I’ve been using IntelliJ as my Java editor instead of Eclipse – and I absolutely love it! So much so that I bought a license for all of JetBrains’ programmer editors! I’m still learning how to use all the functionality of IntelliJ, but I am finding my productivity has dramatically increased a few days after I started using it.
The more I use Deep Learning, the more I am amazed by it. Some things which would be hard to do programmatically are easy with the right Neural Network. It feels like we are just starting to scratch the possibilities.
I’ve been playing more with Neural-Style Transfer. It’s fun to play with, but with the code I’m using, I’m struggling to get results I can use. I was trying to merge the style of a Platon photo with a photo taken of me (when I was growing a beard). It was weird what information the neural net decided to take from the style photo.
I just started experimenting with Image-Style Transfer. I’ve been excited about it for a long time, but reading this code on Nvidia’s latest paper prompted me to start playing with it in earnest. Of course, in the Coursera Deep Learning courses we studied this as well. As I don’t have an Nvidia card installed on my notebook, I started off with this Torch Implementation.
I was doing some work with Twitter Bootstrap 4 yesterday. It’s amazing how many differences there are with Bootstrap 3 – it’s changed a lot! All my old knowledge has gone out the window. I quite like it though – it does feel a little simpler.
I am programming Swift in earnest now. I am way more familiar with Objective C for building apps for Mac OS/X and iOS, but I have a few apps to write and Apple are pushing us to make the transition to Swift, so it’s time to bite the bullet and use it as my primary language for a while.
It’s quite nice working in a new language again. I am enjoying learning the design choices the Swift team has made in their language. There is some weird stuff, but on the whole it feels natural and sophisticated. It’s great that they’ve open sourced it as well, so that I can potentially use it on my Linux servers. I’m not sure that it will replace Go or Python for doing any kind of Dev Ops, but it’s great to have it as another option.
I met up with some of my old team from BNP Paribas last week. I found it striking that everyone who was there is now working directly with Machine Learning. It was quite inspiring!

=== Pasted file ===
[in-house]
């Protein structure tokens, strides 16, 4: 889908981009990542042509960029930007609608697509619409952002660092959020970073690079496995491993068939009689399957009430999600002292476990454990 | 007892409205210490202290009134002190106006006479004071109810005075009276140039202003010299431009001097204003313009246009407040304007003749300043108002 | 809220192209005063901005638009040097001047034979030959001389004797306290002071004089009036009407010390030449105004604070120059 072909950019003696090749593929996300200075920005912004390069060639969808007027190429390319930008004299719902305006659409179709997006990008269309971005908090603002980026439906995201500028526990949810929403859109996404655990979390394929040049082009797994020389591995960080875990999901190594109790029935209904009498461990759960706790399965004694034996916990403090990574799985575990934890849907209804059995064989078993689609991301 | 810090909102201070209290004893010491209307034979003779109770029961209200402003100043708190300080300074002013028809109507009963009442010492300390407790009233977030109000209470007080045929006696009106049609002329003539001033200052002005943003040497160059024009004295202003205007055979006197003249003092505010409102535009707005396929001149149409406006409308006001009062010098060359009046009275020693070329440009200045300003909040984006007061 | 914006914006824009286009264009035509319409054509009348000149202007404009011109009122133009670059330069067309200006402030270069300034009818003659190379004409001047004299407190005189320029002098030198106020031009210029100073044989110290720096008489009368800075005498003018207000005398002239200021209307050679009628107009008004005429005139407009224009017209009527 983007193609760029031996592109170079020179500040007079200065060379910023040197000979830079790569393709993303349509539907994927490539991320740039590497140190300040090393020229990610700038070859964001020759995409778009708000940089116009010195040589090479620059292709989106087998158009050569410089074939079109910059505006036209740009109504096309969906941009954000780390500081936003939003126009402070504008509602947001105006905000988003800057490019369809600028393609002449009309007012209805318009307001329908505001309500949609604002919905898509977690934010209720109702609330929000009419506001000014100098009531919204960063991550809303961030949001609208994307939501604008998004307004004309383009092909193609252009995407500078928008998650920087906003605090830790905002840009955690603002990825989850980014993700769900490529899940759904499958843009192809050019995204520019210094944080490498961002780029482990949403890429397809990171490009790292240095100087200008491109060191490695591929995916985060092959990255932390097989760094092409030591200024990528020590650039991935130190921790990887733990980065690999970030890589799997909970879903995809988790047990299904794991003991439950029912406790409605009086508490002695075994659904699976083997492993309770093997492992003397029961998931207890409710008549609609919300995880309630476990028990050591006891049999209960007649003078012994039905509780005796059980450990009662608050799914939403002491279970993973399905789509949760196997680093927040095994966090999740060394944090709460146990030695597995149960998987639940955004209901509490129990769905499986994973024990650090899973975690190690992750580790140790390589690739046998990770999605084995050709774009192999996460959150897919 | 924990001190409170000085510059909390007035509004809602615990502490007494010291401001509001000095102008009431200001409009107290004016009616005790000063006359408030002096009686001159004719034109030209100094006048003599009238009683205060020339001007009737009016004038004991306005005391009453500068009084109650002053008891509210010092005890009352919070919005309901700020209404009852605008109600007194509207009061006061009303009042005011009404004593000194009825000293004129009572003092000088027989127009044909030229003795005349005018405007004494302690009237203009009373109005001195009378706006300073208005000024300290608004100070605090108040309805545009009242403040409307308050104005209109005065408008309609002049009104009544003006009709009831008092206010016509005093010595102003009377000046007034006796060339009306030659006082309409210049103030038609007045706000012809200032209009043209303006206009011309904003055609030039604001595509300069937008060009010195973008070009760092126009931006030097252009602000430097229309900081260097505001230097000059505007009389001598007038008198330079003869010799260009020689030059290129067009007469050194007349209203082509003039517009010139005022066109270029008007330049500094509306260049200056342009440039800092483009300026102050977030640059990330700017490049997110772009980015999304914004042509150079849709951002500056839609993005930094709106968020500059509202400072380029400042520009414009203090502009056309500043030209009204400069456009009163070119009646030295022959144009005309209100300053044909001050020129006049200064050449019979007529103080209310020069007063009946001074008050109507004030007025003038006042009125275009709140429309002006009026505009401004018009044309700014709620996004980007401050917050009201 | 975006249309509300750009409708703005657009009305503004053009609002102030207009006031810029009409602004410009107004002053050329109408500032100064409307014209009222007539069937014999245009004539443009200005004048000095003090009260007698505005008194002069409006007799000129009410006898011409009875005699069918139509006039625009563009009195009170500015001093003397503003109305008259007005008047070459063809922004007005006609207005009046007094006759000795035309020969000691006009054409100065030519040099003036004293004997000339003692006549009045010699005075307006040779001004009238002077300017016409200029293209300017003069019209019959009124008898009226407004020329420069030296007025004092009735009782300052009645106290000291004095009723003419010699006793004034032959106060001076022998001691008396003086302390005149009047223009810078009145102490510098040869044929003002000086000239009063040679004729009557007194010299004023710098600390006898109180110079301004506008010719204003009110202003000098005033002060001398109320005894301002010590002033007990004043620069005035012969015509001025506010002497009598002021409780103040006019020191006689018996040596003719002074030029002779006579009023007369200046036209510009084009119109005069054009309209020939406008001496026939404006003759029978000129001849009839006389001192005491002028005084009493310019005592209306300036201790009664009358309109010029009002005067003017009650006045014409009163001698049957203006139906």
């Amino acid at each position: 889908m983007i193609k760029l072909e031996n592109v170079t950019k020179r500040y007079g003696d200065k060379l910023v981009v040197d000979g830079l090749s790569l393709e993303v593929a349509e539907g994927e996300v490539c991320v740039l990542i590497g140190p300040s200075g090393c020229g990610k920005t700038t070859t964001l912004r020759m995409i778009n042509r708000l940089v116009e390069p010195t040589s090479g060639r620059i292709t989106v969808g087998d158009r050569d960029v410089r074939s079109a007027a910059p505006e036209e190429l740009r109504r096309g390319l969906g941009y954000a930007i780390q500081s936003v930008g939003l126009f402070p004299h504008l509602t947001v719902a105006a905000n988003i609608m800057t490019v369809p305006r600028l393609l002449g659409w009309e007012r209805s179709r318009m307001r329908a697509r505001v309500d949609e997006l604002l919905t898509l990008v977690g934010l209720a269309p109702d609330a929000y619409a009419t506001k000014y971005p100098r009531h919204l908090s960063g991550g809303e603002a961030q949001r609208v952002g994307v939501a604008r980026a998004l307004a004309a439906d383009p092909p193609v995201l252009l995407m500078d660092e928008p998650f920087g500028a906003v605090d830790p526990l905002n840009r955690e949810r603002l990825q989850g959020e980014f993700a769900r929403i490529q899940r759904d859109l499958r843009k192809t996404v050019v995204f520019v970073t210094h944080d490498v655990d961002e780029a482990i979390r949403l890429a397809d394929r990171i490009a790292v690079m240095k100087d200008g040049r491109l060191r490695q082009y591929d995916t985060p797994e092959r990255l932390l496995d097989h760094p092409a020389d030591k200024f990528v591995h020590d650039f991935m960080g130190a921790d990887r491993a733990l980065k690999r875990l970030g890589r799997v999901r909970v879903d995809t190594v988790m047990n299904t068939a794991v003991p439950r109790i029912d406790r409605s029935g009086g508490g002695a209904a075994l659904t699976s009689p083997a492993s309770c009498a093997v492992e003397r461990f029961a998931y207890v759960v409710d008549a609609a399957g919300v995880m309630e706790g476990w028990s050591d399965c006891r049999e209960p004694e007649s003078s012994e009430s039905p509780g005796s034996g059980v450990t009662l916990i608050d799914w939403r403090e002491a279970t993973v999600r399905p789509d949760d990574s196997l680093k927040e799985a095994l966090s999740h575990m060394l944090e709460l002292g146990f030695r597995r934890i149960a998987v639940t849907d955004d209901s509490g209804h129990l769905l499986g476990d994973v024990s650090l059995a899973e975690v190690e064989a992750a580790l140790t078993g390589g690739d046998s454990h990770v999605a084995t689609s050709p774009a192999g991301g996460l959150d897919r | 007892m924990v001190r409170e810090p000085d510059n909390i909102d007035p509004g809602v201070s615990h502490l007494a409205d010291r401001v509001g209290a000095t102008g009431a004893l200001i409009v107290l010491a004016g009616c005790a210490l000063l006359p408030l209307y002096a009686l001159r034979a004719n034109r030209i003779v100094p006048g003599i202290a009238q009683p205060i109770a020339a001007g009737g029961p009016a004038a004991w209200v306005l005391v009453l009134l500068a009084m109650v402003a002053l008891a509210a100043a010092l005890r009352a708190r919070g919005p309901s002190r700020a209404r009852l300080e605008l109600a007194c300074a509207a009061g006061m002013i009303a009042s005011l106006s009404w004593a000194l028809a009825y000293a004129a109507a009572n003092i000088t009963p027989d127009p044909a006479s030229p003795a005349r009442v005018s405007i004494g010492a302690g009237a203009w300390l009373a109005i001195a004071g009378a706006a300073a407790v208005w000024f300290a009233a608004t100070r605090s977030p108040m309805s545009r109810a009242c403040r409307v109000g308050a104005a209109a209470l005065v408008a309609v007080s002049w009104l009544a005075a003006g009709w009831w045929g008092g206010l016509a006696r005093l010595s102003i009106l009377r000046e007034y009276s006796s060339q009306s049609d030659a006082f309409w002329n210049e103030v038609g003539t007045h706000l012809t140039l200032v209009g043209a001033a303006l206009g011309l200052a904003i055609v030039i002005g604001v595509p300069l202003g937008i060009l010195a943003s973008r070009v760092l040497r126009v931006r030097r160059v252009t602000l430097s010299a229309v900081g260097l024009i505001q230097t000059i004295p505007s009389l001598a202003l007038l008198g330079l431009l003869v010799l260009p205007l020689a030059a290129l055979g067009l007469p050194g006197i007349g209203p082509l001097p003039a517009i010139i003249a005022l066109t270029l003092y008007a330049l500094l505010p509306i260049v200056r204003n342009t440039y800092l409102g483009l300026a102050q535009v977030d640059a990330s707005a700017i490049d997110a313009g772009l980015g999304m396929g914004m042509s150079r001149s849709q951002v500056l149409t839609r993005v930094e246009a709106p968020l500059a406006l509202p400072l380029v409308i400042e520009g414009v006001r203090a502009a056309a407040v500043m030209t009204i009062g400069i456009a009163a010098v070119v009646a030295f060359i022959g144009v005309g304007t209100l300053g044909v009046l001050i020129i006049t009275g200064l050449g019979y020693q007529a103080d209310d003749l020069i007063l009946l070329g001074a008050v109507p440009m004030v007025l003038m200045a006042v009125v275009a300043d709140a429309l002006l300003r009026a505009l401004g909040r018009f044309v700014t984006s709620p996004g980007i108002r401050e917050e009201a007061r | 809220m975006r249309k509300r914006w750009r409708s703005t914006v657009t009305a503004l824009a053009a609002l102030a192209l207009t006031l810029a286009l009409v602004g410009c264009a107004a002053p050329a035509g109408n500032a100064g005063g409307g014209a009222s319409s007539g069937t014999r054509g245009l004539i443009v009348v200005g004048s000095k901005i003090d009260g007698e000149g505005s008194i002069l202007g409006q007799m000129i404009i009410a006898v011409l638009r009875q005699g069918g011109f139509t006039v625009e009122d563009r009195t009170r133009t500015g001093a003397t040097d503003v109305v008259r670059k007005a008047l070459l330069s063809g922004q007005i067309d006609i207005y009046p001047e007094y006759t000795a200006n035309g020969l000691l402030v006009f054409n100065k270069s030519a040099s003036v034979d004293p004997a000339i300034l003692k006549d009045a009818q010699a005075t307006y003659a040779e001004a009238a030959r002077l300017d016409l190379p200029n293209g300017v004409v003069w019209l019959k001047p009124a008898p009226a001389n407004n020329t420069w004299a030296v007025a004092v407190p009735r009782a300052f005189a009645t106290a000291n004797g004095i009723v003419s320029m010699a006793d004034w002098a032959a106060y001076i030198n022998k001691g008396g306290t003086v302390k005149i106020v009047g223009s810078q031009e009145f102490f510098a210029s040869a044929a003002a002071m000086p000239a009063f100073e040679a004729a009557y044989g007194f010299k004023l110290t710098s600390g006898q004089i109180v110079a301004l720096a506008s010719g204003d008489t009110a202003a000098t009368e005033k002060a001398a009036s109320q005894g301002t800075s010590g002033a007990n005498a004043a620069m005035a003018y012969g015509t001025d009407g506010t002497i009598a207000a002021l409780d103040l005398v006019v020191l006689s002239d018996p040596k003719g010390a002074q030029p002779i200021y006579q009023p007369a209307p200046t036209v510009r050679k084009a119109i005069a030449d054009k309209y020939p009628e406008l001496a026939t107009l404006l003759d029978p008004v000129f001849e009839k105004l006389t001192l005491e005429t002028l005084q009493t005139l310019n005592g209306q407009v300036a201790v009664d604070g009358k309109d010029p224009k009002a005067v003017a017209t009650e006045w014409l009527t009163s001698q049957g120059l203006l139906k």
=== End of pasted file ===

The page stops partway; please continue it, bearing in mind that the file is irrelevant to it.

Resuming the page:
For the last few years I’ve been building Trading Execution Algorithms for Westpac. Time to do something different!
I decided to enroll in Coursera’s Deep Learning Specialization. I’ve just finished the first week, and I am really enjoying it. Andrew Ng is a fantastic teacher. I did his previous course on Machine Learning and loved it.
In order to build PostgreSQL from source on my MacBook Pro running El Capitan, I first downloaded the git repo:
git clone git://git.postgresql.org/git/postgresql.git
I then built it:
sudo make install
This will install the binaries to the default location of “/usr/local/pgsql”.
I already had a user called “_postgres” in my /etc/passwd file, so I configured to run PostgreSQL as this user:
Continue reading “Installing PostgreSQL from source on my Mac”
I’ve just spent about 20 minutes trying to authenticate with Twitter using the Python OAuth2 module. I kept on getting an X509 error, specifically:
ssl.SSLError: [Errno 185090050] _ssl.c:343: error:0B084002:x509 certificate routines:X509_load_cert_crl_file:system lib
The solution to this is that the cacerts.txt file in the Python installation is only readable to the root user / wheel group. In order to fix that up, first find the cacerts.txt file:
find /Library/Python/ -name cacerts.txt
Then modify the permissions on the file:
sudo chmod 644 /Library/Python//2.7/site-packages/httplib2-0.7.7-py2.7.egg/httplib2/cacerts.txt
Note that the URL endpoints for twitter on the python-oauth2 Github page are currently wrong. To use the “Twitter Three-legged OAuth Example” change http://twitter.com/oauth/request_token to https://api.twitter.com/oauth/request_token, etc.
This post is about how to get Django on a Linux box connected to SQL Server. It took me quite a while to get working, so I’m documenting what needs to be done to save other people time.